Almost 40% (202miles2 or 524km2) of the Peak District National Park is open access land. This can be accessed on foot for activities such as walking, running, wildlife observation and climbing and is covered by the ‘right to roam’, meaning there is no requirement to use footpaths. However, other activities such as cycling, camping or driving a vehicle tend to be restricted on open access land, unless the land has no designated protection and permission has been granted by the landowner.
There are also a number of trails and routes crossing the Peak District National Park, including the Trans Pennine Trail, the Pennine Way, the Pennine Bridleway, the Derwent Valley Heritage Way, the Limestone Way and the Peak District Boundary Walk. Some of these are national, long-distance trails.
# Rail travel
Annual use of rail stations within the PDNP increased by 7% during 2018/19, with passenger numbers continuing to increase on all four cross-Park and gateway lines (see Figure 4). More than four million rail journeys (4,021,657) were taken during 2018/19 on these four lines; an increase of 40% since 2008/09 and well over a million more per year over the decade. National trends are broadly similar, with national rail journeys in 2018/19 up by 2.9% on 2017/18 and by 38.9% on 2008/09.
Use of the cross-Park Hope Valley line has increased significantly, with numbers up by 63% between 2008/09 and 2018/19. Of the five railway stations located within the PDNP (all on the Hope Valley line), all but one saw increased passenger numbers compared to 2017/18: Bamford by 9.1%, Edale by 5.1%, Hathersage by 14.3% and Hope by 2.5%. Only Grindleford saw a reduction of -6.5%. Similarly, passenger numbers increased on the Glossop and Buxton lines, with Glossop station recording over one million passengers for the first time and an annual increase of 19.5%. Use of the Derwent Valley line in 2018/19 was almost double (98%) that of a decade earlier. Although the total for 2018/19 was slightly down on the previous year, this was the first decrease in passenger numbers for over 15 years and the result of 11 weeks of engineering works.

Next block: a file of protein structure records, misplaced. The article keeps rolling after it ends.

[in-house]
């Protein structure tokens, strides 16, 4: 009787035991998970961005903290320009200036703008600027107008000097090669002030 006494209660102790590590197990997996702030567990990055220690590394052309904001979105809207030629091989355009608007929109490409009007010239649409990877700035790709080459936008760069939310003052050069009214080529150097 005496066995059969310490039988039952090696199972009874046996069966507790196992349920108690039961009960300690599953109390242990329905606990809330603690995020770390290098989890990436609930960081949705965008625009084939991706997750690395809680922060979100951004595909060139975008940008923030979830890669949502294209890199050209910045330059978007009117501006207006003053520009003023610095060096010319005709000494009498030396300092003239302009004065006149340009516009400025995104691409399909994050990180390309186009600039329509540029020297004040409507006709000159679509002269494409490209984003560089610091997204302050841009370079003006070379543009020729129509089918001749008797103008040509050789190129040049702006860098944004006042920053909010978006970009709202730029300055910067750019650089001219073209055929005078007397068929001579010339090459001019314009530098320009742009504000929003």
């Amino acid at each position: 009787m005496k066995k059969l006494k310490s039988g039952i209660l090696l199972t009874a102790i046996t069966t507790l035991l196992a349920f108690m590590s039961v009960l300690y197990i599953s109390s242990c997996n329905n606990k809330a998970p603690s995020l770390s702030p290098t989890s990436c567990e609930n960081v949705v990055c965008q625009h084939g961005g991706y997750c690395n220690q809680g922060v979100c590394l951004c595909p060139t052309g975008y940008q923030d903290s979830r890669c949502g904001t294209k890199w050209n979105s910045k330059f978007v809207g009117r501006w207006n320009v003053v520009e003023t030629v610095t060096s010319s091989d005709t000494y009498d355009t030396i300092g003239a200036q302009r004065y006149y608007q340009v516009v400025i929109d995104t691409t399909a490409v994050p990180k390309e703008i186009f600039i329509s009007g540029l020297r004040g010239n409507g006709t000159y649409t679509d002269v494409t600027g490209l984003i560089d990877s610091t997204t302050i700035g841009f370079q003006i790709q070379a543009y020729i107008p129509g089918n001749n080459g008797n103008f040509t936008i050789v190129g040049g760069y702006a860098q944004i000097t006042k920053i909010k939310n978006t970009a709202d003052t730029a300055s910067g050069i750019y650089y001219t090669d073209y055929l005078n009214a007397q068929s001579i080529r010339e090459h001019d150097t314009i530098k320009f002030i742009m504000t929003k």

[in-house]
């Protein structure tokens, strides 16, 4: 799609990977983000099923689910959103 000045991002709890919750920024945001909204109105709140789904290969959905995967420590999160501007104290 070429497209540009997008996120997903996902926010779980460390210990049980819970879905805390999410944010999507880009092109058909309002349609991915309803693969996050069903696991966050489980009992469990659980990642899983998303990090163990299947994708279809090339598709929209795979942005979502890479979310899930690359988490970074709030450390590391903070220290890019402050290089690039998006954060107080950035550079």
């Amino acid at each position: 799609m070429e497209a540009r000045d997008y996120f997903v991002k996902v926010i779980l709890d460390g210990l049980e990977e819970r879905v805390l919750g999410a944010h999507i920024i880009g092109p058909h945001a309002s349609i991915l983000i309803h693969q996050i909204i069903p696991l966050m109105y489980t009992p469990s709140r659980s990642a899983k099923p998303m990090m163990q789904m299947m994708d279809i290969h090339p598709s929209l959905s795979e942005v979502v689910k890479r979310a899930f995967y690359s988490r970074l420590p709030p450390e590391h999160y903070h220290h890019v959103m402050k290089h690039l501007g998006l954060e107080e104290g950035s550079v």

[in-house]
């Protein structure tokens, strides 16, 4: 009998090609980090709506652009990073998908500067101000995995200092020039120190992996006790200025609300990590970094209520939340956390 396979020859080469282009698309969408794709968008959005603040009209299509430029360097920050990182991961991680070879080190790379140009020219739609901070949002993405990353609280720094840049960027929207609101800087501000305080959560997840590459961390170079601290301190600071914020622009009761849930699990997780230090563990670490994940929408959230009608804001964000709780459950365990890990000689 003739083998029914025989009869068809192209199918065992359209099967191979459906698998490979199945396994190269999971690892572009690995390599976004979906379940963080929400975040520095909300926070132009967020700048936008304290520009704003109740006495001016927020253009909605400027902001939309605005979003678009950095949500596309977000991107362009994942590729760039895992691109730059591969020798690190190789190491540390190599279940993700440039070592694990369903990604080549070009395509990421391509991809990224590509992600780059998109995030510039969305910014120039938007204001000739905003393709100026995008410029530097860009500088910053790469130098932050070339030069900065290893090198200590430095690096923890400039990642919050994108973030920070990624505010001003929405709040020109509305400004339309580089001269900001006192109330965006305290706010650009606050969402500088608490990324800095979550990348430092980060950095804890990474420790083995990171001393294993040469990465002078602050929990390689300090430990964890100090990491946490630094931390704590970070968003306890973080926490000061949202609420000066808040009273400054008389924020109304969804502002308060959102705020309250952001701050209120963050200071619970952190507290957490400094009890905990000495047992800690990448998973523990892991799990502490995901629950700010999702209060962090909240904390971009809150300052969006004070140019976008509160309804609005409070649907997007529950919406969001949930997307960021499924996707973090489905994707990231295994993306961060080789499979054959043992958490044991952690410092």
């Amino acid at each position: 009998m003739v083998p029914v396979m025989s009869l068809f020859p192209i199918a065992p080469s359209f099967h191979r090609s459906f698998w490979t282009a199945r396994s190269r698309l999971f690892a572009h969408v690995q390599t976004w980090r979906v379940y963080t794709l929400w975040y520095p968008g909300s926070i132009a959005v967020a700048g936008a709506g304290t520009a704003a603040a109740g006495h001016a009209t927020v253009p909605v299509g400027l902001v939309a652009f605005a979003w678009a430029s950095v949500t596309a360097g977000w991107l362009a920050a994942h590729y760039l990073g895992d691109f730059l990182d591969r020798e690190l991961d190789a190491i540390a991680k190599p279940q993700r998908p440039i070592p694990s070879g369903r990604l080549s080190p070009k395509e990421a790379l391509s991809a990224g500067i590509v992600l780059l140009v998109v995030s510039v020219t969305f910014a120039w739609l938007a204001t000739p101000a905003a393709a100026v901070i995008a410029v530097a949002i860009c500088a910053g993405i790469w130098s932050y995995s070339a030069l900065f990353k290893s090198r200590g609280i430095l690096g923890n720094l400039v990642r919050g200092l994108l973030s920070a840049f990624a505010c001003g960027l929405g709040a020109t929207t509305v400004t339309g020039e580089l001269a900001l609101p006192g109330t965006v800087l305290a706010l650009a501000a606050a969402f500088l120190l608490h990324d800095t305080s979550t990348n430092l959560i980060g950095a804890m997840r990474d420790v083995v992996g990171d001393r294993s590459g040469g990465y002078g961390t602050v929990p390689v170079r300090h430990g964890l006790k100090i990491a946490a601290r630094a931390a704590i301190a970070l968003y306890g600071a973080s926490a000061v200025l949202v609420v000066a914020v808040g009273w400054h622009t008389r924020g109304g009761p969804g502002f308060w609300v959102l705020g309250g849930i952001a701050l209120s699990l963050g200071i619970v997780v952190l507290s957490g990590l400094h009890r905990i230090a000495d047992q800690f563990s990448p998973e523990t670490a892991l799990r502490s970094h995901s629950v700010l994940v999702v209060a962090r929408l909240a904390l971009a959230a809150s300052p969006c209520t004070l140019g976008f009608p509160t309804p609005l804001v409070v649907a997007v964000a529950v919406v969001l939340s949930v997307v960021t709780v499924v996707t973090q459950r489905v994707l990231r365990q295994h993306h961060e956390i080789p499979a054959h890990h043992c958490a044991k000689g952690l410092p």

Covid-19 has impacted public transport provision due to government advice at times not to use public transport as well as public hesitancy.
Changes in rail patronage on cross-Park and gateway railways between 2008/09 and 2018/19
|Railway Line (Cross-Park / Gateway)||Patronage in 2008/09||Patronage in 2013/14||Patronage in 2018/19||Change between 2008/09 & 2018/19 (% Change)|
|Hope Valley Line (Cross-Park)||530,000||764,000||866,000||+336,000 (+63%)|
|Buxton Line (Gateway)||789,000||938,000||820,000||+31,000 (+4%)|
|Glossop Line (Gateway)||1,224,000||1,637,000||1,686,000||+462,000 (+38%)|
|Derwent Valley Line (Gateway)||328,000||596,000||650,000||+322,000 (+98%)|
It should be noted that some lines are almost at, or even beyond, capacity. This means that rail passenger data may not accurately reflect the true numbers, as over-capacity can lead to an undercounting of passengers on busy services. The Hope Valley line, and most likely the Buxton and Glossop lines, are almost certainly undercounted, meaning that increases in rail usage are likely to be even greater than documented.
# Bus travel
The number of subsidised bus services serving the Peak District National Park has steadily declined in recent years, with most public transport authorities withdrawing some publicly subsidised bus services as a result of austerity and declining local authority funding.
Derbyshire County Council is the main local authority provider of PDNP bus services and helps support an important core network, although there has been an overall reduction in services – particularly on evenings, weekends and bank holidays. In recent years, scheduled bus services in the Staffordshire area of the National Park have greatly reduced, with demand responsive services filling the gap. Cheshire East Council made the largest withdrawal of funding, no longer providing any subsidised bus services to areas within the Peak District National Park. West Yorkshire Combined Authority still subsidises some services to Holme Village and South Yorkshire Combined Authority provides scheduled services to PDNP villages such as Low Bradfield and Langsett, although these vary in availability. Greater Manchester Combined Authority still provides some bus services, but these are limited and the withdrawal of others has severely impacted some areas.